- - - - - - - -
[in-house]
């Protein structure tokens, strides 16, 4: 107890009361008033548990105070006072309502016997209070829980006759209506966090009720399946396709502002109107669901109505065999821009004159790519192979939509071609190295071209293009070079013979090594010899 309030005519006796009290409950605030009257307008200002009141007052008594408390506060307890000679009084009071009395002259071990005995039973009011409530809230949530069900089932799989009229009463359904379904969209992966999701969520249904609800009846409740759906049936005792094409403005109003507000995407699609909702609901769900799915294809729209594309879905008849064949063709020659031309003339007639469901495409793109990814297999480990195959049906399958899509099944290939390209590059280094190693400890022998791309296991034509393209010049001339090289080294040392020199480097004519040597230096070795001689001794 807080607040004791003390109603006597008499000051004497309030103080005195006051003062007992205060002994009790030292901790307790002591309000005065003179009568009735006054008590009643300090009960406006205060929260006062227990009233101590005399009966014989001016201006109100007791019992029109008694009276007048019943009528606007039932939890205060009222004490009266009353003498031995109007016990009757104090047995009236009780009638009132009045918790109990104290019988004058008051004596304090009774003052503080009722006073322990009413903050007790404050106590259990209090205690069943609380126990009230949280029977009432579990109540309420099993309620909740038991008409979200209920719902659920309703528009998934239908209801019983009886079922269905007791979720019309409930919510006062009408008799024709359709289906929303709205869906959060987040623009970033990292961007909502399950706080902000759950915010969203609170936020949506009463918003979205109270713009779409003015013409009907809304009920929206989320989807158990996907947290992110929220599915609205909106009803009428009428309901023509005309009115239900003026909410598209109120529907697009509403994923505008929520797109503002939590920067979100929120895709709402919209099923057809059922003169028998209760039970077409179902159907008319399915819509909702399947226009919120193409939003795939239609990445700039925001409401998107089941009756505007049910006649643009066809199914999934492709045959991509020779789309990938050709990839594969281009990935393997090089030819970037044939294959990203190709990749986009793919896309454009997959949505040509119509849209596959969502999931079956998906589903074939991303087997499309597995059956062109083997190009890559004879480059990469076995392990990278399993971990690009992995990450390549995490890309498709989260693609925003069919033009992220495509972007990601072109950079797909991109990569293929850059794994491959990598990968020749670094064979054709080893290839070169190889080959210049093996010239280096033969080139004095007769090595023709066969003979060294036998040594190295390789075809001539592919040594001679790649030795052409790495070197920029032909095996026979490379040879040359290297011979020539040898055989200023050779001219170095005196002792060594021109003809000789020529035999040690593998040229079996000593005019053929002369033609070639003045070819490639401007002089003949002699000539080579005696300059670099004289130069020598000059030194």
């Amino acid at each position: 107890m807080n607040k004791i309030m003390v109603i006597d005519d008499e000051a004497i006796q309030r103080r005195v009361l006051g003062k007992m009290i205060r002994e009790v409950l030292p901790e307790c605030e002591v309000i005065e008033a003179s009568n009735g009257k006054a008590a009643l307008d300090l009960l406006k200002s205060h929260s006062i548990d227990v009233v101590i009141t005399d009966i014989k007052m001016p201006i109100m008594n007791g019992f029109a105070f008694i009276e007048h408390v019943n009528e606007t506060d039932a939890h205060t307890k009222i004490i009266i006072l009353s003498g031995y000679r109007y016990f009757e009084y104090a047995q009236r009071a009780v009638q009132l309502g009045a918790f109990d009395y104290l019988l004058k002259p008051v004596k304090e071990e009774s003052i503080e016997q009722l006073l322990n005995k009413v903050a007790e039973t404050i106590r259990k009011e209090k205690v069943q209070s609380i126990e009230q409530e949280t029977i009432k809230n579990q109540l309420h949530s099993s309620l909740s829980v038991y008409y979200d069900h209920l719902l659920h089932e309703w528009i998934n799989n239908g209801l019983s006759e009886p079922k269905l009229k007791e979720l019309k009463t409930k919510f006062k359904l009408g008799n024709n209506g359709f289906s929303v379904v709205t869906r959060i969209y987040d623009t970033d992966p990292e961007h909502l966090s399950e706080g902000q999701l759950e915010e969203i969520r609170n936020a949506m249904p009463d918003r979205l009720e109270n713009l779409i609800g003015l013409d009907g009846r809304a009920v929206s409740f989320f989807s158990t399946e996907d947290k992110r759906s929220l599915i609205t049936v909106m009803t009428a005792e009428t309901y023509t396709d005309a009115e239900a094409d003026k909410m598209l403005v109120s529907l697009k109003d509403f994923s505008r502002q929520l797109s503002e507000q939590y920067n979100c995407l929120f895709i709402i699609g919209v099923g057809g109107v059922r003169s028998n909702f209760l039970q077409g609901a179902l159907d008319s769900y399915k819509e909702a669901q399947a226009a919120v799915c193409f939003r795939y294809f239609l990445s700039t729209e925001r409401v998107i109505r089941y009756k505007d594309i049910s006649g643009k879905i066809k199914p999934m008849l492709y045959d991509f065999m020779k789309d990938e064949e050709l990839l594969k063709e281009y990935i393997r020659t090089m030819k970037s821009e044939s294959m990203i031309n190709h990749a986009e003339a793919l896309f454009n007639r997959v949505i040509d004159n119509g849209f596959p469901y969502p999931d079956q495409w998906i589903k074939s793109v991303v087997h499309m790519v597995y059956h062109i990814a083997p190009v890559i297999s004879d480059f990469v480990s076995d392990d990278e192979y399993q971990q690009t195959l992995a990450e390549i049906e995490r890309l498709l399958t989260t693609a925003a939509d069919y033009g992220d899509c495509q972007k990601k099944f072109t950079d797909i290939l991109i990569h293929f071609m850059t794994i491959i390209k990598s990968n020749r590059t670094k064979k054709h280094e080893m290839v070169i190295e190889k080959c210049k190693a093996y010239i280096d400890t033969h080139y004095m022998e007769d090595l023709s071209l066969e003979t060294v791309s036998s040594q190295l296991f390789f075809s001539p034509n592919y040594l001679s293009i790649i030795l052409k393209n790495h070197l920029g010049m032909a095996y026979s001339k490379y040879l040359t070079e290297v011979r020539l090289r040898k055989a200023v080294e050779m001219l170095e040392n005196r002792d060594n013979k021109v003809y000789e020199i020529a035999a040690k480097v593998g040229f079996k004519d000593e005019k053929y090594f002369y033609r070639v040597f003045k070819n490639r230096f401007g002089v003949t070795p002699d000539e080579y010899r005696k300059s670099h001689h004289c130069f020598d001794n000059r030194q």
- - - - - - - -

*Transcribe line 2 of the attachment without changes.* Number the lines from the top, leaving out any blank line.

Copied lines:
């Protein structure tokens, strides 16, 4: 107890009361008033548990105070006072309502016997209070829980006759209506966090009720399946396709502002109107669901109505065999821009004159790519192979939509071609190295071209293009070079013979090594010899 309030005519006796009290409950605030009257307008200002009141007052008594408390506060307890000679009084009071009395002259071990005995039973009011409530809230949530069900089932799989009229009463359904379904969209992966999701969520249904609800009846409740759906049936005792094409403005109003507000995407699609909702609901769900799915294809729209594309879905008849064949063709020659031309003339007639469901495409793109990814297999480990195959049906399958899509099944290939390209590059280094190693400890022998791309296991034509393209010049001339090289080294040392020199480097004519040597230096070795001689001794 807080607040004791003390109603006597008499000051004497309030103080005195006051003062007992205060002994009790030292901790307790002591309000005065003179009568009735006054008590009643300090009960406006205060929260006062227990009233101590005399009966014989001016201006109100007791019992029109008694009276007048019943009528606007039932939890205060009222004490009266009353003498031995109007016990009757104090047995009236009780009638009132009045918790109990104290019988004058008051004596304090009774003052503080009722006073322990009413903050007790404050106590259990209090205690069943609380126990009230949280029977009432579990109540309420099993309620909740038991008409979200209920719902659920309703528009998934239908209801019983009886079922269905007791979720019309409930919510006062009408008799024709359709289906929303709205869906959060987040623009970033990292961007909502399950706080902000759950915010969203609170936020949506009463918003979205109270713009779409003015013409009907809304009920929206989320989807158990996907947290992110929220599915609205909106009803009428009428309901023509005309009115239900003026909410598209109120529907697009509403994923505008929520797109503002939590920067979100929120895709709402919209099923057809059922003169028998209760039970077409179902159907008319399915819509909702399947226009919120193409939003795939239609990445700039925001409401998107089941009756505007049910006649643009066809199914999934492709045959991509020779789309990938050709990839594969281009990935393997090089030819970037044939294959990203190709990749986009793919896309454009997959949505040509119509849209596959969502999931079956998906589903074939991303087997499309597995059956062109083997190009890559004879480059990469076995392990990278399993971990690009992995990450390549995490890309498709989260693609925003069919033009992220495509972007990601072109950079797909991109990569293929850059794994491959990598990968020749670094064979054709080893290839070169190889080959210049093996010239280096033969080139004095007769090595023709066969003979060294036998040594190295390789075809001539592919040594001679790649030795052409790495070197920029032909095996026979490379040879040359290297011979020539040898055989200023050779001219170095005196002792060594021109003809000789020529035999040690593998040229079996000593005019053929002369033609070639003045070819490639401007002089003949002699000539080579005696300059670099004289130069020598000059030194």